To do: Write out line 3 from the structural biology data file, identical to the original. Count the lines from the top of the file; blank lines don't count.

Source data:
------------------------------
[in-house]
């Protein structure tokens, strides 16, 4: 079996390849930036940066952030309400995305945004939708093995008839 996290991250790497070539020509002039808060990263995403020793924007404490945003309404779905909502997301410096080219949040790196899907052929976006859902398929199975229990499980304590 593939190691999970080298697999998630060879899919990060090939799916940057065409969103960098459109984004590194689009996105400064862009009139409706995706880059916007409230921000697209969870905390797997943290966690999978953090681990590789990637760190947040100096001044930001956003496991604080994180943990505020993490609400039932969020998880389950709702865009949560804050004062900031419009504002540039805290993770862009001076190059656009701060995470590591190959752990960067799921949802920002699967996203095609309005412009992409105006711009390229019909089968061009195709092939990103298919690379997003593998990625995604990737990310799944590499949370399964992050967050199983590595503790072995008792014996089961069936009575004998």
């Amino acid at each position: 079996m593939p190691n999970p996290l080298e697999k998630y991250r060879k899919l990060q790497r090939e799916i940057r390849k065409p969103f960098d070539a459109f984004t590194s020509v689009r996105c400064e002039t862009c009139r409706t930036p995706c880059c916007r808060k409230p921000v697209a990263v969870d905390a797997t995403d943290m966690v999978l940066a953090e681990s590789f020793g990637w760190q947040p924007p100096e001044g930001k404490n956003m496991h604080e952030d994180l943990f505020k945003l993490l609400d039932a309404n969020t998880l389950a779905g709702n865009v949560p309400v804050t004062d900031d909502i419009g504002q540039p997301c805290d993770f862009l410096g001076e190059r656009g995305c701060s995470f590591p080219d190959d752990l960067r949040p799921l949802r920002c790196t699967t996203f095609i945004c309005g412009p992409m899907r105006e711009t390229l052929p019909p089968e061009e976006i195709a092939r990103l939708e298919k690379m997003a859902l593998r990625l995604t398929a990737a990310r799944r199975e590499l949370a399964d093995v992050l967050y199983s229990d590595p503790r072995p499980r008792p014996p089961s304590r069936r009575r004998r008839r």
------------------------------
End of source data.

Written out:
């Amino acid at each position: 079996m593939p190691n999970p996290l080298e697999k998630y991250r060879k899919l990060q790497r090939e799916i940057r390849k065409p969103f960098d070539a459109f984004t590194s020509v689009r996105c400064e002039t862009c009139r409706t930036p995706c880059c916007r808060k409230p921000v697209a990263v969870d905390a797997t995403d943290m966690v999978l940066a953090e681990s590789f020793g990637w760190q947040p924007p100096e001044g930001k404490n956003m496991h604080e952030d994180l943990f505020k945003l993490l609400d039932a309404n969020t998880l389950a779905g709702n865009v949560p309400v804050t004062d900031d909502i419009g504002q540039p997301c805290d993770f862009l410096g001076e190059r656009g995305c701060s995470f590591p080219d190959d752990l960067r949040p799921l949802r920002c790196t699967t996203f095609i945004c309005g412009p992409m899907r105006e711009t390229l052929p019909p089968e061009e976006i195709a092939r990103l939708e298919k690379m997003a859902l593998r990625l995604t398929a990737a990310r799944r199975e590499l949370a399964d093995v992050l967050y199983s229990d590595p503790r072995p499980r008792p014996p089961s304590r069936r009575r004998r008839r």